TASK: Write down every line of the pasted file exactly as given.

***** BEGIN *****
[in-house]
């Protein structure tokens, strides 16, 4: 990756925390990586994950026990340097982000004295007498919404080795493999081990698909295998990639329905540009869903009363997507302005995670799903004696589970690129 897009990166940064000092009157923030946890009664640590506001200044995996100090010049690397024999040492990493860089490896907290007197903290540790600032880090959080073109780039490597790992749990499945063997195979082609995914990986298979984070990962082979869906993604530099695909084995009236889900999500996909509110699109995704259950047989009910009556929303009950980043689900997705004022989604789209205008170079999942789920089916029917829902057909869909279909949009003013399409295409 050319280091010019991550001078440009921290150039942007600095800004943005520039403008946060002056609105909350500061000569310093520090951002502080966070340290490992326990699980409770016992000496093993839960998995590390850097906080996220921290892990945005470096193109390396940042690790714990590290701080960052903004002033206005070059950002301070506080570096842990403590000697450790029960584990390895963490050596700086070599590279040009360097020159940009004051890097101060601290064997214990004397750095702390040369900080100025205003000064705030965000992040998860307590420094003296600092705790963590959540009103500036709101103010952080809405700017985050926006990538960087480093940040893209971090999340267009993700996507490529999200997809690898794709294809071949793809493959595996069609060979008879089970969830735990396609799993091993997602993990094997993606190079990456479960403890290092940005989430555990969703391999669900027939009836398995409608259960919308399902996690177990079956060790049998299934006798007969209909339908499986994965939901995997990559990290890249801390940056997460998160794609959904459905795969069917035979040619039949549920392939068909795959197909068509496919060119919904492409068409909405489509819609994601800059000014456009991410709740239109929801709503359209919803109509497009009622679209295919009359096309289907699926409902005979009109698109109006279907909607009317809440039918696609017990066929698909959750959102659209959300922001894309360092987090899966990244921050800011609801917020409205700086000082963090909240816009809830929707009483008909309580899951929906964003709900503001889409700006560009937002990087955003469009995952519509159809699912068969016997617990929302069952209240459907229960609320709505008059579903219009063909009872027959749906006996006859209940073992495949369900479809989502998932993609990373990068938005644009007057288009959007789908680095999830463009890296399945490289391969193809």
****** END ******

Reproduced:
[in-house]
């Protein structure tokens, strides 16, 4: 990756925390990586994950026990340097982000004295007498919404080795493999081990698909295998990639329905540009869903009363997507302005995670799903004696589970690129 897009990166940064000092009157923030946890009664640590506001200044995996100090010049690397024999040492990493860089490896907290007197903290540790600032880090959080073109780039490597790992749990499945063997195979082609995914990986298979984070990962082979869906993604530099695909084995009236889900999500996909509110699109995704259950047989009910009556929303009950980043689900997705004022989604789209205008170079999942789920089916029917829902057909869909279909949009003013399409295409 050319280091010019991550001078440009921290150039942007600095800004943005520039403008946060002056609105909350500061000569310093520090951002502080966070340290490992326990699980409770016992000496093993839960998995590390850097906080996220921290892990945005470096193109390396940042690790714990590290701080960052903004002033206005070059950002301070506080570096842990403590000697450790029960584990390895963490050596700086070599590279040009360097020159940009004051890097101060601290064997214990004397750095702390040369900080100025205003000064705030965000992040998860307590420094003296600092705790963590959540009103500036709101103010952080809405700017985050926006990538960087480093940040893209971090999340267009993700996507490529999200997809690898794709294809071949793809493959595996069609060979008879089970969830735990396609799993091993997602993990094997993606190079990456479960403890290092940005989430555990969703391999669900027939009836398995409608259960919308399902996690177990079956060790049998299934006798007969209909339908499986994965939901995997990559990290890249801390940056997460998160794609959904459905795969069917035979040619039949549920392939068909795959197909068509496919060119919904492409068409909405489509819609994601800059000014456009991410709740239109929801709503359209919803109509497009009622679209295919009359096309289907699926409902005979009109698109109006279907909607009317809440039918696609017990066929698909959750959102659209959300922001894309360092987090899966990244921050800011609801917020409205700086000082963090909240816009809830929707009483008909309580899951929906964003709900503001889409700006560009937002990087955003469009995952519509159809699912068969016997617990929302069952209240459907229960609320709505008059579903219009063909009872027959749906006996006859209940073992495949369900479809989502998932993609990373990068938005644009007057288009959007789908680095999830463009890296399945490289391969193809």